Skip to Content

Lessons Learned in Grief

I remember it like it was yesterday. It was November 30, 2014 — my dad’s 57th birthday. I called to wish him the happiest day ever. But it wasn’t the happiest day ever. In fact, it was the worst day of my life (at that point) and in a matter of minutes my entire world crumbled into pieces as my dad bravely delivered the news that he had been diagnosed with stage 4 lung, brain, spine and adrenal gland cancer…and that it was not curable. And so November 30, 2014 marked the first day of my grief journey.

Lessons Learned in Grief

Throughout the next 5 years I would beg and plead for prayers as I shared a few positive updates as well as an avalanche of sad news. And I would receive a flood of emails from readers who either had already lost a parent or were in the process of losing a parent. I would cry over my keyboard with them, pray for them and ask them if I would ever be OK again. These people got it and could empathize with the unimaginable, mind-blowing pain I was experiencing. But despite the overwhelming number of emails I would receive over the years, I know there are many others who are also on this journey who I haven’t connected with. So in hopes that I can help even one more person not feel alone, I wanted to share a few lessons I’ve learned so far on my grief journey.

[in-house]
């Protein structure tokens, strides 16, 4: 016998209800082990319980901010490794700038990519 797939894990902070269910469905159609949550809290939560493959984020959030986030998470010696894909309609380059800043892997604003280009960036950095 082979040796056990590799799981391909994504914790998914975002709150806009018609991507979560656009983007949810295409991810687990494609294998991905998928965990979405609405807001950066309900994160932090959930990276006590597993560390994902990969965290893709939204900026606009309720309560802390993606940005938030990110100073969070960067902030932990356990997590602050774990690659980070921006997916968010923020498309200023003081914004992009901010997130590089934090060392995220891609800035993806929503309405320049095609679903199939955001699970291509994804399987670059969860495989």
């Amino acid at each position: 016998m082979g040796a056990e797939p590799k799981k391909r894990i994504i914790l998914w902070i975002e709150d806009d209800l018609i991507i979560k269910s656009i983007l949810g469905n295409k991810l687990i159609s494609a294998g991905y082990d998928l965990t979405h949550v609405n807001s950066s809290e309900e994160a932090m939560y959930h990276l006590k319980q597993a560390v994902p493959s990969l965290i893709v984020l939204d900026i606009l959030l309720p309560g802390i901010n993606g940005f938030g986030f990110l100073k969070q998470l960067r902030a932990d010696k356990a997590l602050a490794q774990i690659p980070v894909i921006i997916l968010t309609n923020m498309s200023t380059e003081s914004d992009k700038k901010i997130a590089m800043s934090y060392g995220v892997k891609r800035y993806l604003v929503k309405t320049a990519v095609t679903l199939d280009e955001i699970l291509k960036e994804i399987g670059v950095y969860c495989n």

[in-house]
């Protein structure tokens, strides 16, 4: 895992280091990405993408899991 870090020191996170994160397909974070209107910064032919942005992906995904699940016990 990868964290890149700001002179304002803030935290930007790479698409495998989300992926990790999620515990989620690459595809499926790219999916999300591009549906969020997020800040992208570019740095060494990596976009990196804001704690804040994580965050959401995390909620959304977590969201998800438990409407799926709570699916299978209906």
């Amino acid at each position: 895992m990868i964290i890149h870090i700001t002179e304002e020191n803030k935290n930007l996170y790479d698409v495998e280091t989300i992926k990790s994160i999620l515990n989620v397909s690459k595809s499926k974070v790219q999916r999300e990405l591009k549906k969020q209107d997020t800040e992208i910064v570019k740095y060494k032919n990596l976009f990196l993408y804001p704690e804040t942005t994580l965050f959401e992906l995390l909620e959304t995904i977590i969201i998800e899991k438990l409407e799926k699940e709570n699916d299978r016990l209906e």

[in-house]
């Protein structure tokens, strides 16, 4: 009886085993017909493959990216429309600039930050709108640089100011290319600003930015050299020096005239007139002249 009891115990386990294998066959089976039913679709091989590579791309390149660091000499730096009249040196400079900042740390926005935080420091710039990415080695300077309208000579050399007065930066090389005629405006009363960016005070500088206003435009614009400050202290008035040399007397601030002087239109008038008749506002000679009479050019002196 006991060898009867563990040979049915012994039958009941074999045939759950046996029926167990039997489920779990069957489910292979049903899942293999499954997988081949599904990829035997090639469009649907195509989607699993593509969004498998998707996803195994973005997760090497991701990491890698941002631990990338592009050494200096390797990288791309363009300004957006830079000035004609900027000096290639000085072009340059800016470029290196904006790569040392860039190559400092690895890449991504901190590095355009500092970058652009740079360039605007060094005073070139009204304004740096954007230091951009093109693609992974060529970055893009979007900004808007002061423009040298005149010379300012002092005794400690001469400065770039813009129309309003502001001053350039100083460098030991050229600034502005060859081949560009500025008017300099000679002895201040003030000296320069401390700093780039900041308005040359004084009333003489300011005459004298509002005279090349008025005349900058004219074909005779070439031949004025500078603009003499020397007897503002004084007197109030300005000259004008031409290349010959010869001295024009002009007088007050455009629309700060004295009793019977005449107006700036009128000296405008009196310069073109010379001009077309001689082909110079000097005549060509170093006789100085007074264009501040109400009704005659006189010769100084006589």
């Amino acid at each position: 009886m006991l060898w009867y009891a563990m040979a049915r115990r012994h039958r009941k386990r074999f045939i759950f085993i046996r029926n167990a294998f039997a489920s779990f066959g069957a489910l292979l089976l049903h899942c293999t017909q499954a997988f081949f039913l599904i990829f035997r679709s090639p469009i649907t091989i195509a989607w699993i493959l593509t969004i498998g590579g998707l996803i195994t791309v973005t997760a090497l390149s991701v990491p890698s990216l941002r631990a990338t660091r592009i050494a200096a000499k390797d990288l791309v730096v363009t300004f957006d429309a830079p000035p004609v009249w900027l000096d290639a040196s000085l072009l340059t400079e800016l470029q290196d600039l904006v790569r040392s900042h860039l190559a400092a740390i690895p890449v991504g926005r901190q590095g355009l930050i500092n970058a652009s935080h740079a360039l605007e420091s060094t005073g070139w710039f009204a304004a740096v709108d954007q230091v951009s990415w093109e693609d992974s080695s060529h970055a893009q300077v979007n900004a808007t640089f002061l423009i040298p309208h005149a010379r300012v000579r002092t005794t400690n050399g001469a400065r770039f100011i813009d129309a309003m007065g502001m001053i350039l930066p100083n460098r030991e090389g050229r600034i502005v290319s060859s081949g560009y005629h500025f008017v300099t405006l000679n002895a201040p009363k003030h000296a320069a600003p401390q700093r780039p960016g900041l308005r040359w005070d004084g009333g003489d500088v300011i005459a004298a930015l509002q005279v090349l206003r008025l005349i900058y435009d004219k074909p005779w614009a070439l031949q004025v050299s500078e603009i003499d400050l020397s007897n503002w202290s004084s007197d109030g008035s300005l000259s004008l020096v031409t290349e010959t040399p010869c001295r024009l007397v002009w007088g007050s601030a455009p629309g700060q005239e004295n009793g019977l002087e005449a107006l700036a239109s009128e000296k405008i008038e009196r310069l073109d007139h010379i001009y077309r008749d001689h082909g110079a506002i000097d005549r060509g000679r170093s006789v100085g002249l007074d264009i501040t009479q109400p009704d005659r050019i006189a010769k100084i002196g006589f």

Grief begins at diagnosis, not death

In those early years I was so consumed with cheerleading for dad and fervently praying for a healing miracle, that I didn’t realize I was actually grieving deep down. I couldn’t identify the grief because it didn’t make sense to grieve while dad was still with us. But silently I was grieving the loss of normalcy for our family. I was grieving the loss of dad’s features — his ginormous belly, his quick wit, his hair, his beautiful tan skin from decades of surfing and more. I was grieving our usual conversations about the size of the waves he surfed that day or the exciting project he was building at work — our new conversations were filled with updates on his latest scan, blood test results, awful chemo side effects and other reminders that life was now different. I was grieving over the appearance of walkers, and then wheelchairs and then a hospital bed. Grief shows up early and…

Grief doesn’t go away